Those friends who did decide to take the plunge always told me, “hey Bobby, when its the right one, you’ll know because it will be ridiculously easy.”

Its kinda true. There are plenty of good looking women out there. But when you meet one who just fits, you realize how special that is.

Physical attraction is one thing, but now that I’m 30 and can’t be led around by my Johnson, I require a bit more than looks to keep me interested. If a woman can’t hold a conversation with me (or vice versa) I lose interest quickly.

The biggest sex organ in the body is the brain. I like clever women, with a quick mind and good sense of humor. A nice pair of legs is a bonus obviously, there must be some physical chemistry.

I find it much easier to be friends with a funny, not so attractive, and sweet girl, who has interesting things going on in her head, than to hang around a smoking hot, vapid, and ultimately boring woman.

Tons of those out there. Believe it or not, after I met someone who was really special and offered something that no other girl had readily available, I wouldn’t even look twice at the aesthetically pleasing hot girls walking up and down the Toronto streets.

Not only had I met someone who was cute, and had a great pair of legs, but she was also funny and innaresting, and extremely sweet.
Don’t get me wrong. I meet these kinds of girls all the time, its just they usually are my friends’ girlfriends and wives.

So imagine my surprise when I discovered how lucky I’d been at meeting this young lady, and finding she was really single. giddyup!!!!!!!

Now I’m not saying I’m gona run off and get married or anything crazy like that. I’m just saying, its hard to find good friends who you can relate to on a genuine level, and even harder to find one that finds you sexually attractive.

As Big Daddy Kane says, “What do you have when you find you’ve only got $1.20 in your pocket and twelve hoes?”

“Proof that hoes come a dime a dozen.”

Much easier to get laid than to get a good backrub. That’s the good stuff.

Like the difference between McDonald’s and a home cooked meal. WacArnold’s will do the job, and is good in the short term (though you might regret it later).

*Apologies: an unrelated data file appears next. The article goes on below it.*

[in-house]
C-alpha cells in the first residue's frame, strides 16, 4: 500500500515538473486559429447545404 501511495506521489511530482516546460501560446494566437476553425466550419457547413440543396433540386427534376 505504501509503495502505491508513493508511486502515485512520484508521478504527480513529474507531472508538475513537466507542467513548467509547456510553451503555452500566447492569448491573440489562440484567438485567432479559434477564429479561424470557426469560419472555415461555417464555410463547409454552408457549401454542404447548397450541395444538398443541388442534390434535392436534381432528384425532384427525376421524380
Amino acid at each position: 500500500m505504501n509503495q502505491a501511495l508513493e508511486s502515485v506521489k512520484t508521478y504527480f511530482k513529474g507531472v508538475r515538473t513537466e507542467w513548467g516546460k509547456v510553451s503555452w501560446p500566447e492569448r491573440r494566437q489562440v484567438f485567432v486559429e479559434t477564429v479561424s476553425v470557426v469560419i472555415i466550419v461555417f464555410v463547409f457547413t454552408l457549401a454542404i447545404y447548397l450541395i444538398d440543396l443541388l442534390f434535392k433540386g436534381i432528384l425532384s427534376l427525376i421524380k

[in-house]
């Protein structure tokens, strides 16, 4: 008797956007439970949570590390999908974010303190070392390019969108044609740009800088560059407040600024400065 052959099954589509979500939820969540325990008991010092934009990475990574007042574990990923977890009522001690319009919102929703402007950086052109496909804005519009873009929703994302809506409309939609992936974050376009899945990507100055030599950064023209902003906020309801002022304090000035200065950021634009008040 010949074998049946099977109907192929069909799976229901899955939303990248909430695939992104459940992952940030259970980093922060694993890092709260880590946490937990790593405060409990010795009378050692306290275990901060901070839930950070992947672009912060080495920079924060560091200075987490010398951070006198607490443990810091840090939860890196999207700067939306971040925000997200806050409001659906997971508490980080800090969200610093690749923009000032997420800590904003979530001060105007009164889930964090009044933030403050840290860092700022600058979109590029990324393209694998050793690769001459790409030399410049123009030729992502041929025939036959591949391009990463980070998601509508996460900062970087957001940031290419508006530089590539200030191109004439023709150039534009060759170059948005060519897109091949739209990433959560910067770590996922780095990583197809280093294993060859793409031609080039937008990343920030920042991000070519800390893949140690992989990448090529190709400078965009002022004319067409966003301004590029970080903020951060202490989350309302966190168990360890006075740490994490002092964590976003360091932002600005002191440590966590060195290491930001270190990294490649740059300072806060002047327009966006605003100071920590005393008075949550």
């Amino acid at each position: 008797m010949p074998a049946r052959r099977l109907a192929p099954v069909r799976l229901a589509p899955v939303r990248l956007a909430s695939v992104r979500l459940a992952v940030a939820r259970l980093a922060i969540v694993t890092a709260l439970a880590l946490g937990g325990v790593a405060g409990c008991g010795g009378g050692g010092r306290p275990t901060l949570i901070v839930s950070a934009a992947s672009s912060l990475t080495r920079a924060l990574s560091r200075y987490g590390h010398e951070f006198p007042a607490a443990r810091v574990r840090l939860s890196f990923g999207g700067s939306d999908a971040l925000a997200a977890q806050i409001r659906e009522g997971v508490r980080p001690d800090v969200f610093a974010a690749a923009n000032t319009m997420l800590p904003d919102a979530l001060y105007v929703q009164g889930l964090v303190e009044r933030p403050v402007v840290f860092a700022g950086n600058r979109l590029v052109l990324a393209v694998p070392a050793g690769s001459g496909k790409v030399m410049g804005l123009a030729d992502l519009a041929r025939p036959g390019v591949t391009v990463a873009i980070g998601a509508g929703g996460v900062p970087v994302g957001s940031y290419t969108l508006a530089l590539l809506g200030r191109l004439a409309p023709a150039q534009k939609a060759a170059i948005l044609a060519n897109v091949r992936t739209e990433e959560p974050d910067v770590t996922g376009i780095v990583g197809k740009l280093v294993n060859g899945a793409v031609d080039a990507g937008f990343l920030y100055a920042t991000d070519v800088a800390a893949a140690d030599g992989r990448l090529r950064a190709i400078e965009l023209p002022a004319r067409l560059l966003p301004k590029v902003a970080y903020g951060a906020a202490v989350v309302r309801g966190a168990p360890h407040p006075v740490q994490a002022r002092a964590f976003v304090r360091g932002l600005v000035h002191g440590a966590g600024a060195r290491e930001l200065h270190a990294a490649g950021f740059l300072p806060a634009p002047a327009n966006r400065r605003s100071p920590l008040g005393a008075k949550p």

although a home cooked meal takes a bit longer to prepare, it is much more satisfying, and involves a lot more love.

Sex Ed.

13 Jul

Stoutest defense you'll ever face.

Stoutest defense you'll ever face.

I really think that in Sex Education classes, that after pulling the kids aside to watch the outdated videos, they should give kids pointers on pleasing their lovers.

Girls, no more Kung Fu death grips on boy’s penises, and

boys will finally learn how to take off bras.

I think this has been such an intimidating thing for me over the years, not ever learning how to take a bra off. I’ve been known to even bypass the breasts in the past because I didn’t want to lose momentum and look like an idiot under pressure.

Its nerve wracking enough when you first start mugging down with a chick.
“Good gawd this feels so good, how far is this going to go? Do I touch the breasts? If so do i feel above the shirt, or go beneath, and if beneath then do i try to take off the bra?????”

I feel like Charlie Brown asking out the red haired girl in these situations.

“Oh goodness should I rub her crotch and if so do I just rub it over the jeans? Do I even attempt to take off the jeans, and if so then do I rub her cooter above the panties or take them off?”

You never want to make the first out at third base being too aggressive, but then again I’ve been way lax in some cases because I assumed there was gonna be another at bat, only to find out that was my only chance to get on base, which then results in me cursing myself for not being more aggressive.

Yet in those magical times when you do get them off, it’s like that scene in Pulp Fiction when they open the briefcase.

A solemn and silent awe and acceptance, and a moment of gratitude.

I used to date a lot of WASPy chicks who’d feel guilty about letting go and the only time they’d be fun was when they were drunk, then they could blame the alcohol and not feel guilty.

Sober, it’d be a battle of field position. And let me tell you…..those end zone defenses were tough, like the ’85 Bears. I had lots of drives stall at the goal line. No matter what I called, Fullback Blast, QB Sneak, the End Around……I’d settle for lots of field goals. and then the crowd would start booing me. ” You suck Mickey, you’ll never be as good as Troy Aikman!!!!!!”

Pat Summerall: “On comes the kicking team to try and salvage the drive.”